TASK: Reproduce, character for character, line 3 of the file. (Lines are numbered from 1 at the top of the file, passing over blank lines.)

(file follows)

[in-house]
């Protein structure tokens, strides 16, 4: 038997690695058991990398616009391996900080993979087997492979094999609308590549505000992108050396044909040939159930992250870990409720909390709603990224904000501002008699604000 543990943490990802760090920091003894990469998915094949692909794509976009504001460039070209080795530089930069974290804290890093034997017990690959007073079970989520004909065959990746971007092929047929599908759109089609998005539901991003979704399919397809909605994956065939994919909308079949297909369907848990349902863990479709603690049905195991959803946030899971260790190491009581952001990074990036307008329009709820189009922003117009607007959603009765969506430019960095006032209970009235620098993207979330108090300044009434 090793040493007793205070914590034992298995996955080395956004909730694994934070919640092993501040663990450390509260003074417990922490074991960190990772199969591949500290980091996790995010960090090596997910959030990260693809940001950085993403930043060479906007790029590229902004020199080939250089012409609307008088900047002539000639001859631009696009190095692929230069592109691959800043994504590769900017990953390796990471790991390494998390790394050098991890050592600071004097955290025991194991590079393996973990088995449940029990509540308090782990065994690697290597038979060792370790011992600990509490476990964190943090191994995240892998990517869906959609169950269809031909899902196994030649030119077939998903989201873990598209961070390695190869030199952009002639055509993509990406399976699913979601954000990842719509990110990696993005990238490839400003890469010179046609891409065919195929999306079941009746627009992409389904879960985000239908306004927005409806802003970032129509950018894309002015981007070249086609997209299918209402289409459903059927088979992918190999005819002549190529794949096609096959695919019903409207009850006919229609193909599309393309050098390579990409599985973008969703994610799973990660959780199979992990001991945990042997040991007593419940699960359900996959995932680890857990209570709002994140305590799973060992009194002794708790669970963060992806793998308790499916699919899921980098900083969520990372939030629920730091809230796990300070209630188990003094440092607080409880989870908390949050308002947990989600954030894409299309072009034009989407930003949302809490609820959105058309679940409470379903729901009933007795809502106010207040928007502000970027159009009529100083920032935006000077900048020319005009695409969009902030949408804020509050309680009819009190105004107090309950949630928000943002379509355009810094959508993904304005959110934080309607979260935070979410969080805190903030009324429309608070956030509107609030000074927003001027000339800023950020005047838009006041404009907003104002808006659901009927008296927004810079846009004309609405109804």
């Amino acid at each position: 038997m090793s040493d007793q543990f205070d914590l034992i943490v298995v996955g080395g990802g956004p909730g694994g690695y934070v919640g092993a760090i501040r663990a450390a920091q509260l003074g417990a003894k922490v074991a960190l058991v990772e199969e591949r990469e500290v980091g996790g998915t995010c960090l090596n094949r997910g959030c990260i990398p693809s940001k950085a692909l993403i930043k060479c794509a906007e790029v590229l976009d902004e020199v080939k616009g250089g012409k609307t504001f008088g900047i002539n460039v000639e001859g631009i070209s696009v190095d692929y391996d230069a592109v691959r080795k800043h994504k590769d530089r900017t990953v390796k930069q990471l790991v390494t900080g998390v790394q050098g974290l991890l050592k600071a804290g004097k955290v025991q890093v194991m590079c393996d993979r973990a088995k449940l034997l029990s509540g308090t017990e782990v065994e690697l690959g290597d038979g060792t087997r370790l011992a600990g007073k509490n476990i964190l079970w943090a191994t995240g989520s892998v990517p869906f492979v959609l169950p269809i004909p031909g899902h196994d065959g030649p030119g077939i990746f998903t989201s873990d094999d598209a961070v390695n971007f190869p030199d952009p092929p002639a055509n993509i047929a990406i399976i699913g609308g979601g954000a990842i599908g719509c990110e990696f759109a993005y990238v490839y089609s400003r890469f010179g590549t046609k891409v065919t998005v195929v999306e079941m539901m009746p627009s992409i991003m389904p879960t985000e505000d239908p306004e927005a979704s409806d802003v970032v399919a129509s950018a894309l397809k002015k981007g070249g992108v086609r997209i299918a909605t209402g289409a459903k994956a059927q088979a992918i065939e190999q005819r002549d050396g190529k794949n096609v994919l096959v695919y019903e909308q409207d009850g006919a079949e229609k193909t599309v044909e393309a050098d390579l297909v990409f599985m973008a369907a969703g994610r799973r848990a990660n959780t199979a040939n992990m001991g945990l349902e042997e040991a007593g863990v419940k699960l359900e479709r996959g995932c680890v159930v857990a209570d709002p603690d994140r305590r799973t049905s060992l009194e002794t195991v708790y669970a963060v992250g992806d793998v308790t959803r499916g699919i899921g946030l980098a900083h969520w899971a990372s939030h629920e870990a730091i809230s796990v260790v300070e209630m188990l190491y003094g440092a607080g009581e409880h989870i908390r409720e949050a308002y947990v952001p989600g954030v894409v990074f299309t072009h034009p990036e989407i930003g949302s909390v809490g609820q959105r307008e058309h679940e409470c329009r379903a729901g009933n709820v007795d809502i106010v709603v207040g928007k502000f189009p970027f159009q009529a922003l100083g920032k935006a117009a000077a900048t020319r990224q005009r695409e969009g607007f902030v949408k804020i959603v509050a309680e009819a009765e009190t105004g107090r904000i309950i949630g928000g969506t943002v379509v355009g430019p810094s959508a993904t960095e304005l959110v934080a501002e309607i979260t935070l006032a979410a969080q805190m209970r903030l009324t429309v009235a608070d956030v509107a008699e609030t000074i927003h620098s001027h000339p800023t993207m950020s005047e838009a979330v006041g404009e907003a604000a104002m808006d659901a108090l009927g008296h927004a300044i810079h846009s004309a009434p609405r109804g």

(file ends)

């Amino acid at each position: 038997m090793s040493d007793q543990f205070d914590l034992i943490v298995v996955g080395g990802g956004p909730g694994g690695y934070v919640g092993a760090i501040r663990a450390a920091q509260l003074g417990a003894k922490v074991a960190l058991v990772e199969e591949r990469e500290v980091g996790g998915t995010c960090l090596n094949r997910g959030c990260i990398p693809s940001k950085a692909l993403i930043k060479c794509a906007e790029v590229l976009d902004e020199v080939k616009g250089g012409k609307t504001f008088g900047i002539n460039v000639e001859g631009i070209s696009v190095d692929y391996d230069a592109v691959r080795k800043h994504k590769d530089r900017t990953v390796k930069q990471l790991v390494t900080g998390v790394q050098g974290l991890l050592k600071a804290g004097k955290v025991q890093v194991m590079c393996d993979r973990a088995k449940l034997l029990s509540g308090t017990e782990v065994e690697l690959g290597d038979g060792t087997r370790l011992a600990g007073k509490n476990i964190l079970w943090a191994t995240g989520s892998v990517p869906f492979v959609l169950p269809i004909p031909g899902h196994d065959g030649p030119g077939i990746f998903t989201s873990d094999d598209a961070v390695n971007f190869p030199d952009p092929p002639a055509n993509i047929a990406i399976i699913g609308g979601g954000a990842i599908g719509c990110e990696f759109a993005y990238v490839y089609s400003r890469f010179g590549t046609k891409v065919t998005v195929v999306e079941m539901m009746p627009s992409i991003m389904p879960t985000e505000d239908p306004e927005a979704s409806d802003v970032v399919a129509s950018a894309l397809k002015k981007g070249g992108v086609r997209i299918a909605t209402g289409a459903k994956a059927q088979a992918i065939e190999q005819r002549d050396g190529k794949n096609v994919l096959v695919y019903e909308q409207d009850g006919a079949e229609k193909t599309v044909e393309a050098d390579l297909v990409f599985m973008a369907a969703g994610r799973r848990a990660n959780t199979a040939n992990m001991g945990l349902e042997e040991a007593g863990v419940k699960l359900e479709r996959g995932c680890v159930v857990a209570d709002p603690d994140r305590r799973t049905s060992l009194e002794t195991v708790y669970a963060v992250g992806d793998v308790t959803r499916g699919i899921g946030l980098a900083h969520w899971a990372s939030h629920e870990a730091i809230s796990v260790v300070e209630m188990l190491y003094g440092a607080g009581e409880h989870i908390r409720e949050a308002y947990v952001p989600g954030v894409v990074f299309t072009h034009p990036e989407i930003g949302s909390v809490g609820q959105r307008e058309h679940e409470c329009r379903a729901g009933n709820v007795d809502i106010v709603v207040g928007k502000f189009p970027f159009q009529a922003l100083g920032k935006a117009a000077a900048t020319r990224q005009r695409e969009g607007f902030v949408k804020i959603v509050a309680e009819a009765e009190t105004g107090r904000i309950i949630g928000g969506t943002v379509v355009g430019p810094s959508a993904t960095e304005l959110v934080a501002e309607i979260t935070l006032a979410a969080q805190m209970r903030l009324t429309v009235a608070d956030v509107a008699e609030t000074i927003h620098s001027h000339p800023t993207m950020s005047e838009a979330v006041g404009e907003a604000a104002m808006d659901a108090l009927g008296h927004a300044i810079h846009s004309a009434p609405r109804g």